Social cognition, social skill, and social motivation have been extensively researched and characterized as atypical in autistic people, with the assumption that each mechanistically contributes to the broader social interaction difficulties that diagnostically define the condition. Despite this assumption, research has not directly assessed whether or how these three social domains contribute to actual real-world social interaction outcomes for autistic people. The current study administered standardized measures of social cognition, social skill, and social motivation to 67 autistic and 58 non-autistic (...)
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  6. Questioning Behaviour in Monocultural and Intercultural Technical Business Negotiations: The Dutch—Spanish Connection.Maurits J. Verweij & Jan M. Ulijn - 2000 - Discourse Studies 2 (2):217-248.
    This article addresses the issue of asking questions as an important element of international business negotiation where there are differences in cultural background. A Dutch-Spanish difference in questioning was related to differences between the two parties in uncertainty reduction and negotiation goals. All 480 questions in 8 simulated Kelley game negotiations were reviewed: both monocultural and intercultural, i.e. 2 cultures and 3 languages. This analysis may also allow an illustration of the Sapir-Whorf Hypothesis which holds, at least in its weak (...)
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  7.  43
    Facts, Freedom and Foreknowledge: E. M. Zemach and D. Widerker.E. M. Zemach - 1987 - Religious Studies 23 (1):19-28.
    Is God's foreknowledge compatible with human freedom? One of the most attractive attempts to reconcile the two is the Ockhamistic view, which subscribes not only to human freedom and divine omniscience, but retains our most fundamental intuitions concerning God and time: that the past is immutable, that God exists and acts in time, and that there is no backward causation. In order to achieve all that, Ockhamists distinguish ‘hard facts’ about the past which cannot possibly be altered from ‘soft facts’ (...)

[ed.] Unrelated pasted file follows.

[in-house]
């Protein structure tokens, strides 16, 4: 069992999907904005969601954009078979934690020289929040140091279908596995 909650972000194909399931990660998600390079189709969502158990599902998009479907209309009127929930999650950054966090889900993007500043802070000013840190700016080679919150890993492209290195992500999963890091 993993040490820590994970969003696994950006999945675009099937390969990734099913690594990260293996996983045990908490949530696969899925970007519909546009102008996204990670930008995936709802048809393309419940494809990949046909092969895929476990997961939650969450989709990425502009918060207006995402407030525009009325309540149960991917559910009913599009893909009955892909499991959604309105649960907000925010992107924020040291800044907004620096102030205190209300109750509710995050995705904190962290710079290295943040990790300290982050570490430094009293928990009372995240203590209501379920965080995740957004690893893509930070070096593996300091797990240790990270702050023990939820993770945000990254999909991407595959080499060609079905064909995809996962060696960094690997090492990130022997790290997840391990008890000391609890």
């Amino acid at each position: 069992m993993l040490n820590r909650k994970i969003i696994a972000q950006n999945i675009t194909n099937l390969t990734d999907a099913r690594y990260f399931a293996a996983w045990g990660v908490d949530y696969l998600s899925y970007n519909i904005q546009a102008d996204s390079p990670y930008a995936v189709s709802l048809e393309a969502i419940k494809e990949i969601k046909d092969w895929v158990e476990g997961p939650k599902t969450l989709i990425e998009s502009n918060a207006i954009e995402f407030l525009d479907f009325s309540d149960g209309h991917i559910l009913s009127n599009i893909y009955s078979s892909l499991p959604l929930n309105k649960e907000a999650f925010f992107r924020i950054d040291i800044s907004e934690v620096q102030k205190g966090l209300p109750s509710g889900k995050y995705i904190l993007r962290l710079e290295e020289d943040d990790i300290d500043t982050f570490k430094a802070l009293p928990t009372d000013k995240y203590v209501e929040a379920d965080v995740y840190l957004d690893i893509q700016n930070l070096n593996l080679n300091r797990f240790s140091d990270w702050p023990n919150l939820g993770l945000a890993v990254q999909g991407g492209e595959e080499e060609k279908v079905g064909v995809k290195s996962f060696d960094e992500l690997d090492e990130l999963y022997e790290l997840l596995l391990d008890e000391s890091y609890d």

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  8. Zettel. Edited by G.E.M. Anscombe and G.H. Von Wright.Ludwig Wittgenstein, G. E. M. Anscombe & G. H. von Wright - 1967 - Blackwell.
     
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  9. Metaphysics and the Philosophy of Mind: The Collected Philosophical Papers of G. E. M. Anscombe Volume Two.G. E. M. Anscombe - 1981 - Blackwell.
  10.  95
    The Collected Philosophical Papers of G.E.M. Anscombe.G. E. M. Anscombe - 1900 - Blackwell.
    -- v. 2. Metaphysics and the philosophy of mind.
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  11.  70
    Wittgenstein: Whose Philosopher?: G. E. M. Anscombe.G. E. M. Anscombe - 1990 - Royal Institute of Philosophy Supplement 28:1-10.
    One of the ways of dividing all philosophers into two kinds is by saying of each whether he is an ordinary man's philosopher or a philosophers' philosopher. Thus Plato is a philosophers' philosopher and Aristotle an ordinary man's philosopher. This does not depend on being easy to understand: a lot of Aristotle's Metaphysics is immensely difficult. Nor does being a philosophers' philosopher imply that an ordinary man cannot enjoy the writings, or many of them. Plato invented and exhausted a form: (...)